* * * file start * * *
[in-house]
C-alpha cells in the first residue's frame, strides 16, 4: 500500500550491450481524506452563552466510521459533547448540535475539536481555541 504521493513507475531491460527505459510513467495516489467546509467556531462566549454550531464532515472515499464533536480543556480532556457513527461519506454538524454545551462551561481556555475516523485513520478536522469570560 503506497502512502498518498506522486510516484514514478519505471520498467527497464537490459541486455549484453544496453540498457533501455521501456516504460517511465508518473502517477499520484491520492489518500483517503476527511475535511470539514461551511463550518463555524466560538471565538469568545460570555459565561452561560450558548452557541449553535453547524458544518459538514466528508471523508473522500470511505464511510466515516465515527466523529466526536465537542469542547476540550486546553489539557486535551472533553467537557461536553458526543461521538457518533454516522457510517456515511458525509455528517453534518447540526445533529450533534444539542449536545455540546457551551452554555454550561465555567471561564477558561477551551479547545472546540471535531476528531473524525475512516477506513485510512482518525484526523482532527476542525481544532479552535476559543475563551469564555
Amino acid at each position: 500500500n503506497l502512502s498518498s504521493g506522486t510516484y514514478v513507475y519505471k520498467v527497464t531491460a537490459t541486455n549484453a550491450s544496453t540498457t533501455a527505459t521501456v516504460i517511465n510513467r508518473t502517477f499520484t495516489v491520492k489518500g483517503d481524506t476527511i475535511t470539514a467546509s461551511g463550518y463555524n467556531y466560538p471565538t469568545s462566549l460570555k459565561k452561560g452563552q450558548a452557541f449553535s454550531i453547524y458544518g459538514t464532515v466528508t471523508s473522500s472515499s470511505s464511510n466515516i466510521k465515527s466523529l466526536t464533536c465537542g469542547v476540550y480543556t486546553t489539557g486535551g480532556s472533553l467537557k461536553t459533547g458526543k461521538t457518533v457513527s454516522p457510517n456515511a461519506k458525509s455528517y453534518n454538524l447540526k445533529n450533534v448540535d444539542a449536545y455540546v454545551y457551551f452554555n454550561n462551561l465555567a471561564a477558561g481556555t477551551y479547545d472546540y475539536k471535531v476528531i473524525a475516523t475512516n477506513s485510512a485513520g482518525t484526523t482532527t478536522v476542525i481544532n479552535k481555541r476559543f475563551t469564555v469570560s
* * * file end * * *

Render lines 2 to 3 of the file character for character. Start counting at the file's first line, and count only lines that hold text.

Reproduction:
C-alpha cells in the first residue's frame, strides 16, 4: 500500500550491450481524506452563552466510521459533547448540535475539536481555541 504521493513507475531491460527505459510513467495516489467546509467556531462566549454550531464532515472515499464533536480543556480532556457513527461519506454538524454545551462551561481556555475516523485513520478536522469570560 503506497502512502498518498506522486510516484514514478519505471520498467527497464537490459541486455549484453544496453540498457533501455521501456516504460517511465508518473502517477499520484491520492489518500483517503476527511475535511470539514461551511463550518463555524466560538471565538469568545460570555459565561452561560450558548452557541449553535453547524458544518459538514466528508471523508473522500470511505464511510466515516465515527466523529466526536465537542469542547476540550486546553489539557486535551472533553467537557461536553458526543461521538457518533454516522457510517456515511458525509455528517453534518447540526445533529450533534444539542449536545455540546457551551452554555454550561465555567471561564477558561477551551479547545472546540471535531476528531473524525475512516477506513485510512482518525484526523482532527476542525481544532479552535476559543475563551469564555
Amino acid at each position: 500500500n503506497l502512502s498518498s504521493g506522486t510516484y514514478v513507475y519505471k520498467v527497464t531491460a537490459t541486455n549484453a550491450s544496453t540498457t533501455a527505459t521501456v516504460i517511465n510513467r508518473t502517477f499520484t495516489v491520492k489518500g483517503d481524506t476527511i475535511t470539514a467546509s461551511g463550518y463555524n467556531y466560538p471565538t469568545s462566549l460570555k459565561k452561560g452563552q450558548a452557541f449553535s454550531i453547524y458544518g459538514t464532515v466528508t471523508s473522500s472515499s470511505s464511510n466515516i466510521k465515527s466523529l466526536t464533536c465537542g469542547v476540550y480543556t486546553t489539557g486535551g480532556s472533553l467537557k461536553t459533547g458526543k461521538t457518533v457513527s454516522p457510517n456515511a461519506k458525509s455528517y453534518n454538524l447540526k445533529n450533534v448540535d444539542a449536545y455540546v454545551y457551551f452554555n454550561n462551561l465555567a471561564a477558561g481556555t477551551y479547545d472546540y475539536k471535531v476528531i473524525a475516523t475512516n477506513s485510512a485513520g482518525t484526523t482532527t478536522v476542525i481544532n479552535k481555541r476559543f475563551t469564555v469570560s